If you had appeared to me in my third year of graduate school and told me that the first empirical paper I would publish from my Ph.D. would cover the developmental research I was just beginning to undertake in the lab, I probably would have thought you were trying to make an unfunny joke. But opportunity and timing synchronize in unexpected ways in academia, and well, here we are!
A quick, slightly over-generalized summary of the paper: The regularities in our behaviors guide our lives (i.e. wake up, brush your teeth, brew some coffee, etc.), and such regularities come to coalesce into a schematic form of knowledge (i.e. a morning routine) that can guide behavior in another context (i.e. a modified morning routine when you wake up in a hotel). In the paper, we show that children and adolescents develop these schematic forms of knowledge at different rates and that the ability to flexibly use such knowledge in new contexts increases with age. More details on how exactly we defined and quantified these metrics in can be found in the paper—get in touch if you would like a copy of it.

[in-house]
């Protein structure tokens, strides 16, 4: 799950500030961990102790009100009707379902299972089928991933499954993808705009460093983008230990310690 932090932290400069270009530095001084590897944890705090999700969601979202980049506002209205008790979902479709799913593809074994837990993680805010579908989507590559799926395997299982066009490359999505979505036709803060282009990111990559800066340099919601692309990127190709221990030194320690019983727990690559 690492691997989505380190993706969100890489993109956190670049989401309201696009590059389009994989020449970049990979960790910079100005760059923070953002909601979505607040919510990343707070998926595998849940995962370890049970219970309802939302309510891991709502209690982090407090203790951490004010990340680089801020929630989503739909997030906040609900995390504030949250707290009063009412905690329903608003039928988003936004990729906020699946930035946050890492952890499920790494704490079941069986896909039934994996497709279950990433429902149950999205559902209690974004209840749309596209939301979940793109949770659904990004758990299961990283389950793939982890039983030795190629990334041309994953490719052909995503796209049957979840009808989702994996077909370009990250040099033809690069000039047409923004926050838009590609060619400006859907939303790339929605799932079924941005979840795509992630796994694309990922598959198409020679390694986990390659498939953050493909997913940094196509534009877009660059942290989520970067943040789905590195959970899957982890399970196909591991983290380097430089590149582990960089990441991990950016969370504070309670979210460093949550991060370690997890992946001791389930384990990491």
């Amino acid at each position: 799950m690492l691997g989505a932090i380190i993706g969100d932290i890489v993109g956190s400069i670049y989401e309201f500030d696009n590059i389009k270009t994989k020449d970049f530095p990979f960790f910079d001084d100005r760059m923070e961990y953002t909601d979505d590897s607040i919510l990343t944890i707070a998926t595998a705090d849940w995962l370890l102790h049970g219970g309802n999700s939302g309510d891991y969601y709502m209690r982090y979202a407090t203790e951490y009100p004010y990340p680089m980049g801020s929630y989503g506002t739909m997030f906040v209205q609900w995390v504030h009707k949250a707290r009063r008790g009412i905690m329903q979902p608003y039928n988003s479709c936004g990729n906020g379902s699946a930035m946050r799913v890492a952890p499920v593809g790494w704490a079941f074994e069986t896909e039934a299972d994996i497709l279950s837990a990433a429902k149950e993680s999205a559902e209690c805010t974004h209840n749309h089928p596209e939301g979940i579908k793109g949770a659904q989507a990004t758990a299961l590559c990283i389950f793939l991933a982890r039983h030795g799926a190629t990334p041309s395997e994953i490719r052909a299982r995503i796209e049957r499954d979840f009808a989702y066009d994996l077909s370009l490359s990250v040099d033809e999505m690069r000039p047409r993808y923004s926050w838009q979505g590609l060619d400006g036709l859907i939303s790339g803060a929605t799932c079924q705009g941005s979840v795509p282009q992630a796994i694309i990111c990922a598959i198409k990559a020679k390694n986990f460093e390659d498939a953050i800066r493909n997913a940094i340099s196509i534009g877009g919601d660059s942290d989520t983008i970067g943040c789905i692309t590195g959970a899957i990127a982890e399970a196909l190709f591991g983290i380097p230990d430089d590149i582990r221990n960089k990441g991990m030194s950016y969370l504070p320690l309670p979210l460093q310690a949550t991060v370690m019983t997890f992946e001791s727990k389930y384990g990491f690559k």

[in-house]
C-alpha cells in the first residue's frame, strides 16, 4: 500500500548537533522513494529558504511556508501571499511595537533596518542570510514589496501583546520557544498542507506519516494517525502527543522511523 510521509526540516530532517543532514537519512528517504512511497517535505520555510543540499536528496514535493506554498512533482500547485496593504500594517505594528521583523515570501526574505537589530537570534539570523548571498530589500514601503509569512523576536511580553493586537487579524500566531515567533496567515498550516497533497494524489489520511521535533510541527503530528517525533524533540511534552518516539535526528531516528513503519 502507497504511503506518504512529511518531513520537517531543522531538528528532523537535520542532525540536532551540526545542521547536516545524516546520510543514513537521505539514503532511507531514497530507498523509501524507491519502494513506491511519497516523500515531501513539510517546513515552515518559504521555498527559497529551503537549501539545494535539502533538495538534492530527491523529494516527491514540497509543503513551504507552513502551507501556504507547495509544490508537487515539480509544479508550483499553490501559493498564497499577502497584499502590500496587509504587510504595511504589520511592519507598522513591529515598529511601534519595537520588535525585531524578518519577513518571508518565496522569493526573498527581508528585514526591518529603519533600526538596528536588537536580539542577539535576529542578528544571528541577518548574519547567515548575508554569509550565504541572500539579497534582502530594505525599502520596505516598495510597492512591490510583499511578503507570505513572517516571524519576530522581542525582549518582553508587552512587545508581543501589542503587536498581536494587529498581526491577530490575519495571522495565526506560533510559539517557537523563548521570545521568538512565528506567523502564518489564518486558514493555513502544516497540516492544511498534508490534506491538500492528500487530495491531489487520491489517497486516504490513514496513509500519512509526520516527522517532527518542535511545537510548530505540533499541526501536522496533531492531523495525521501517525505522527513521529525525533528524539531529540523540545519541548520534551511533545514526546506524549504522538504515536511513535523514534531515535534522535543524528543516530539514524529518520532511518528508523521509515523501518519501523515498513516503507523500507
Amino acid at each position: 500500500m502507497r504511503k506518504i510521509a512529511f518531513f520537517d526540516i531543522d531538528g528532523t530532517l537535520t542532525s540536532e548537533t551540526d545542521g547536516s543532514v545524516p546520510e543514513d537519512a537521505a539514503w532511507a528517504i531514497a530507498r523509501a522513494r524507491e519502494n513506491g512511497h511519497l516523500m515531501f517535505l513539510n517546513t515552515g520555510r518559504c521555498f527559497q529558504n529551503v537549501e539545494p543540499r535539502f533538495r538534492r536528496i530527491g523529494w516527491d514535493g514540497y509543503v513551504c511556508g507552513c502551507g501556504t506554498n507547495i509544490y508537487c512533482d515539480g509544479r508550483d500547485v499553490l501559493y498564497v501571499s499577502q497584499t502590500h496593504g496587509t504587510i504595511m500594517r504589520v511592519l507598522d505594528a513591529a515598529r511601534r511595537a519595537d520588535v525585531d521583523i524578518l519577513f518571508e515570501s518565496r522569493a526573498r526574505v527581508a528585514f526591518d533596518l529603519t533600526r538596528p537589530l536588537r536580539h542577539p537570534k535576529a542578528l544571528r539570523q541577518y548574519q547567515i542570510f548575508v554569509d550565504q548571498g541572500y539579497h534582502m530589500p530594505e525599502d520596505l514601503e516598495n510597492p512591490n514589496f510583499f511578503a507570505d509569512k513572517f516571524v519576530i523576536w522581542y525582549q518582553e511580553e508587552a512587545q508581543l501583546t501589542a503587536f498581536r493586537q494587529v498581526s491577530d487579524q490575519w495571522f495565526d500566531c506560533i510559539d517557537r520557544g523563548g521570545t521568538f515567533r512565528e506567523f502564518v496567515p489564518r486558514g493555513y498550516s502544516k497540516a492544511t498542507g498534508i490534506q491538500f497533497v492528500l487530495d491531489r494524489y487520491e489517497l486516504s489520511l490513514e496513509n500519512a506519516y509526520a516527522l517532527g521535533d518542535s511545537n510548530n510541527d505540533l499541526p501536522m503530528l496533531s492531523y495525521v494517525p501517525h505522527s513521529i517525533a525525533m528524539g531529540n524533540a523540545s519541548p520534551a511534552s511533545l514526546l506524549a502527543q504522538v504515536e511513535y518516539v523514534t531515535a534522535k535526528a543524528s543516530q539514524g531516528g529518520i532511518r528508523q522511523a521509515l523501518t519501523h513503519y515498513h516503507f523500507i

The paper was a joint effort between me and Dr. Hannah Roome, a post-doctoral researcher in the lab, whose research expertise primarily concerns the development of spatial navigation abilities in children. Her years of experience working with children were a huge help to the project because until then, I had only conducted research with adult participants. It was a fun collaboration, and we both learned a lot from one another. Inter- and intra-lab collaborations have been some of my favorite parts about graduate school—the exchange of knowledge and perspective motivates and inspires me in a way that I can rarely do myself. Hoping to share more of these in the near future.